After I posted the photies I took down the harbour I noticed it said Posts: 999. “Oh” I thought. I kinda like that number, I have no idea what it all is on here, but there’s a lot of it. I decided that #1000 was going to be anything but gear or me complaining, there was a possibility of some fiction stuff, but, have you seen the weather?
I took a detour to peer over the fog slooping around over the Clyde, lovely as ever. But on the drive back to the A82 I saw something I’m sure I’ve never seen before, a perfect ring, somewhere between a brocken spectre and a rainbow, projected by the sun onto the surface of the fog. The ring was thin and complete, but where it hit the edge of the fog it glowed. The air was full of ice particles fluttering down and the whole thing was as surreal as it was beautiful, folk were coming out of their houses with cameras and slippers to catch it.
It faded and I was away, Ben Lomond? The road after Balmaha might be ropey on the way home after dark, Arrochar? Aye, let’s see.
I found myself bypassing my favourites and parked up at Butterbridge. Even Beinn an Lochain didn’t grab me, but Binnein an Fhidhleir did, it’s quiet slopes and crags sprawling away from me with sunlight soaking every inch of it’s snow-bound flanks.
Oh, it was hard going though. The snow was feet-deep and I was in no fit state to be doing this. Sweat dripped from my brow, I wheezed in ice cold air and leaned on the post holding up the deer fence that had proved as difficult to pass as an anti-submarine net in a 1940’s fjord.
I was caught up be a fella who’d abandoned work for a “quickie”, the poor bastard had the fear when he realised I had a cold, and then fell through the snow into a burn snapping a trekking pole in half in the process. We chatted away as we climbed, he seemed like an intersting sort, but our paths diverged, the temperature fell a little and I climbed through virgin snow towards the cobalt skyline.
I stopped for a rest, I was close to being gubbed. So steep, too steep for snowshoes, so difficult, the snow just wouldn’t support my weight and every step was a trial. It was brilliant though, the surroundings, the sky, my frozen moustache.
I nearly never climbed the last stretch to the summit, it was nearly dark and I hadn’t spotted a descent route, and being an Arrochar Alp, it’s badass all day long, steep and craggy. But “return by route of ascent” gives me sleepless nights so I pushed on to the top and past it, finding the footsteps of my erstwhile companion. The gully they slipped into was steep and the snow was oddly consolidated here: crampons, ice axe swapped for poles, headtorch, fat gloves.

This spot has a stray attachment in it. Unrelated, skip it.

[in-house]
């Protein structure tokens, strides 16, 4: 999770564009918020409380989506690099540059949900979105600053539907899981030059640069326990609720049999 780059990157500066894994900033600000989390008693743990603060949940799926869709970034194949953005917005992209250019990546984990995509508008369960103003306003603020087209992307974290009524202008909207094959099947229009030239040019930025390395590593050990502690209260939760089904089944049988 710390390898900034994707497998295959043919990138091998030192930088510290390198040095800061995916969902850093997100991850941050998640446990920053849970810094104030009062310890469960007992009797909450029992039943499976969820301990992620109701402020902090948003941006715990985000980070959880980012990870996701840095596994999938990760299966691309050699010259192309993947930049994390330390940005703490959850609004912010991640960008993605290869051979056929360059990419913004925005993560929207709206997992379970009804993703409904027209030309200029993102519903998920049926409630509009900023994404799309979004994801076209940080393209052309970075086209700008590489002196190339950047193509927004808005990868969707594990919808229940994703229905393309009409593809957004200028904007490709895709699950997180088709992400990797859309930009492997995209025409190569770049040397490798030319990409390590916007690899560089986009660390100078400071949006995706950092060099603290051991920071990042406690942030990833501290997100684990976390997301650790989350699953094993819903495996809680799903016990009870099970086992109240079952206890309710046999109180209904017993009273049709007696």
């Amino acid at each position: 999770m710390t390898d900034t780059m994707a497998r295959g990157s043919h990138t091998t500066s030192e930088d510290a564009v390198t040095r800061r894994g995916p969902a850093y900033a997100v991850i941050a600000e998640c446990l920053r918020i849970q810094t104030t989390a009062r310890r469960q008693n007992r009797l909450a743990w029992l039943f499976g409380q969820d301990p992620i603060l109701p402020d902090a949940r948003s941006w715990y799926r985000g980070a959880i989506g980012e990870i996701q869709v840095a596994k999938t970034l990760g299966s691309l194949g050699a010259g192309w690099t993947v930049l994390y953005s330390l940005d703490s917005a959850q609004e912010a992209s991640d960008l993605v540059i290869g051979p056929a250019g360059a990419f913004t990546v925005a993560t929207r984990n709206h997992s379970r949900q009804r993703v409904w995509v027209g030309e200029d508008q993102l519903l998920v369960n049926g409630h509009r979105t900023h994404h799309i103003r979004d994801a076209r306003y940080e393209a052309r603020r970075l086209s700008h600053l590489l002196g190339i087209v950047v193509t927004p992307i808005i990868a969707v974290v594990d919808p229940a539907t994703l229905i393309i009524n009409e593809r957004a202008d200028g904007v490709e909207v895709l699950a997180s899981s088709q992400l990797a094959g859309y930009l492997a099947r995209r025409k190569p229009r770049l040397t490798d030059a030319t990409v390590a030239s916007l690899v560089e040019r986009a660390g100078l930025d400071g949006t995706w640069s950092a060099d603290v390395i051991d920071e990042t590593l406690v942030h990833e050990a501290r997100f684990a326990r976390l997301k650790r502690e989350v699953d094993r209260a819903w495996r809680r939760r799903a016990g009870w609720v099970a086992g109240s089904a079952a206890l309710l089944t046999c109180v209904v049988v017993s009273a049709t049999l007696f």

It was a fine descent, and as it turned out, done with some spells on my arse, by design though. The footsteps turned into a chute a few times, and it would impolite not to take advantage after someone had gone to all that effort. Glissading in the pitch dark by headtorch is a scream.
I took my crampons off at the roadside in the bitter cold. The bank of cloud out to sea had stayed out there and the sky was clear, frost and ice crept across everything, my ruckasack, my jacket, the windscreen, even the packet of wetwipes on the dashboard had become a solid block of ice over the past few days.
I sat and had a quick snack to get me down the road, there was home-made soup and apple crumble waiting. The old motor started first time bless it, we spun 180° on the snow and returned home by route of ascent. Ach.
It’s funny, I was nearly home and the trees by the roadside were thick with snow and frost, stark against the black sky, there were no cars, just me, Iron Maiden was beating out and I got a little well of emotion as I was heading back to the girls. The cold was harsh, the hill was tough, it’s nice to go away, but it’s always nicer to come home. Ah, silly old fool.
My already rough throat has been shredded, eating and drinking has me making a funny face, my not-yet recovered chest is heavy. Was it worth it? Hell yeah, it’s always worth it. It’s when I make excuses to stay at home I’ll worry.
Here’s to finding another 1000 things that inspire me into using two index fingers on a keyboard.